Mississippi First releases a third 2021 pre-K research brief demonstrating the benefits of pre-K for children living in poverty.
Brief #3: Poverty and Pre-K Access in Mississippi, 2017-2018
Research consistently shows that children living in poverty receive the greatest benefit from pre-K. Due to the strength of public pre-K programs, access to pre-K is greater in areas with higher concentrations of children in poverty. Public pre-K programs include Head Start, blended Head Start, school district programs, Early Learning Collaboratives, and childcare centers participating in Early Learning Collaboratives. However, multiple areas with many children in poverty still struggle with pre-K access.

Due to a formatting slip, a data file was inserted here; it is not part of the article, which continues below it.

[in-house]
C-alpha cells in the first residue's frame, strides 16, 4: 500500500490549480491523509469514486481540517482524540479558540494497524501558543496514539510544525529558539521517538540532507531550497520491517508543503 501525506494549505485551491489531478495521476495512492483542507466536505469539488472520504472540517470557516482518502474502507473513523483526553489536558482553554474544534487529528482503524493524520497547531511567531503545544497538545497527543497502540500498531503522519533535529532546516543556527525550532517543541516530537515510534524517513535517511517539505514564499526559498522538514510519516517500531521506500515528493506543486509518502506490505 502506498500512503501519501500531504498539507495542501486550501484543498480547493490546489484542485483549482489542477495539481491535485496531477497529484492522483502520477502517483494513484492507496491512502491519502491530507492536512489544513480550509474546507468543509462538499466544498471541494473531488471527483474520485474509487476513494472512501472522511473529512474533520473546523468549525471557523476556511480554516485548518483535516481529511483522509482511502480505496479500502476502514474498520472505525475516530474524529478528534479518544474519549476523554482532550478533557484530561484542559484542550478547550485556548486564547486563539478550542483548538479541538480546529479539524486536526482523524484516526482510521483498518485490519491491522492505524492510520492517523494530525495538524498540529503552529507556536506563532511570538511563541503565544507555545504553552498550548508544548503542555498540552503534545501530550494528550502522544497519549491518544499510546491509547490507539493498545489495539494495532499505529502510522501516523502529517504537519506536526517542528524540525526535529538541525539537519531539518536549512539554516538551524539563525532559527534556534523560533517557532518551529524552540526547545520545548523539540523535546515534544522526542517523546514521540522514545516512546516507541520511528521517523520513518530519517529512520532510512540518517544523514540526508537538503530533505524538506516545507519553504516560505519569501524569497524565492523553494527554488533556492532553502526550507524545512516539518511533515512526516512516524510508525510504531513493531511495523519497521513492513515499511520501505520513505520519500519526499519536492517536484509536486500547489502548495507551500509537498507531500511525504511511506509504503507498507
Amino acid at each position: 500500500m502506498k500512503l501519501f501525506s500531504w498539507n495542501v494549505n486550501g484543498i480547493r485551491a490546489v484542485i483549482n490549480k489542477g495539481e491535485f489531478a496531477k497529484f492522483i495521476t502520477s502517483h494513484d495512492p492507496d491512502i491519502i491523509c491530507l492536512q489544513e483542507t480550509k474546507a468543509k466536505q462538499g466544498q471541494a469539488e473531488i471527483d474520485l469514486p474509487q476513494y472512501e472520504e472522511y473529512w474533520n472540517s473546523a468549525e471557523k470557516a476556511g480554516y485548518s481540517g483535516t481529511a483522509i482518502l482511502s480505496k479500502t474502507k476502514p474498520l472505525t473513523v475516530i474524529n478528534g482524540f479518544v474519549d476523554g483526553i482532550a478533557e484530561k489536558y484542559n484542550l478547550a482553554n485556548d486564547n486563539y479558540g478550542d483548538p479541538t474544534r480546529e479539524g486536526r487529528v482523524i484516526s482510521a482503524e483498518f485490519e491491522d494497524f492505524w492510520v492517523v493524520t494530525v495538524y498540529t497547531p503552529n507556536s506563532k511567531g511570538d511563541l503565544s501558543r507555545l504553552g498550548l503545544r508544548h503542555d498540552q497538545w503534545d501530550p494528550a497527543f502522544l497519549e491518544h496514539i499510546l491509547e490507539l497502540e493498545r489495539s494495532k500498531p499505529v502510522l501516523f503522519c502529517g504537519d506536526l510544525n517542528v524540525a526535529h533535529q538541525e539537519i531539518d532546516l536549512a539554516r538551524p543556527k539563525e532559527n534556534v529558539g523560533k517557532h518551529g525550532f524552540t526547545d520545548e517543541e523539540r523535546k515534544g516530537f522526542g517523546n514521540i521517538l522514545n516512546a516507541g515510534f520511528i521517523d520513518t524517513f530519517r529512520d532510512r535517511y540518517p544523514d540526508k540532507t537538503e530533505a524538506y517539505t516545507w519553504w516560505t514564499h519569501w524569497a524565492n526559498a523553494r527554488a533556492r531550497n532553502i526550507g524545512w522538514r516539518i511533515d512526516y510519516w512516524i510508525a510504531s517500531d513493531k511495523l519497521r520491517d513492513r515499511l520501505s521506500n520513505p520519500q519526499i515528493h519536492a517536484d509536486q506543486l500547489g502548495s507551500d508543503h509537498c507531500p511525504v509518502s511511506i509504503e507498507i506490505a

Since our founding, Mississippi First has known access to high-quality, no- and low-cost pre-K in Mississippi would be a game-changer for our youngest learners. In our first pre-K publication, 2012’s Leaving Last in Line, we recommended creating state-funded pre-K in Mississippi through a collaborative approach. In 2013, the Early Learning Collaborative Act made this recommendation a reality. Since then, we have tracked the availability of quality pre-K statewide through our State of Pre-K series. Our first report in the series, published in 2015, detailed programmatic and contextual data about public school pre-K programs and the communities they served in 2011-2012. In the 2017 version of the report, Mississippi First provided data and analysis about private and public pre-K providers, including childcare, Head Start, public schools, and Early Learning Collaboratives. This year, Mississippi First is launching an online data platform through Tableau alongside mini briefs that outline our newest findings. The data is from the 2017-2018 school year.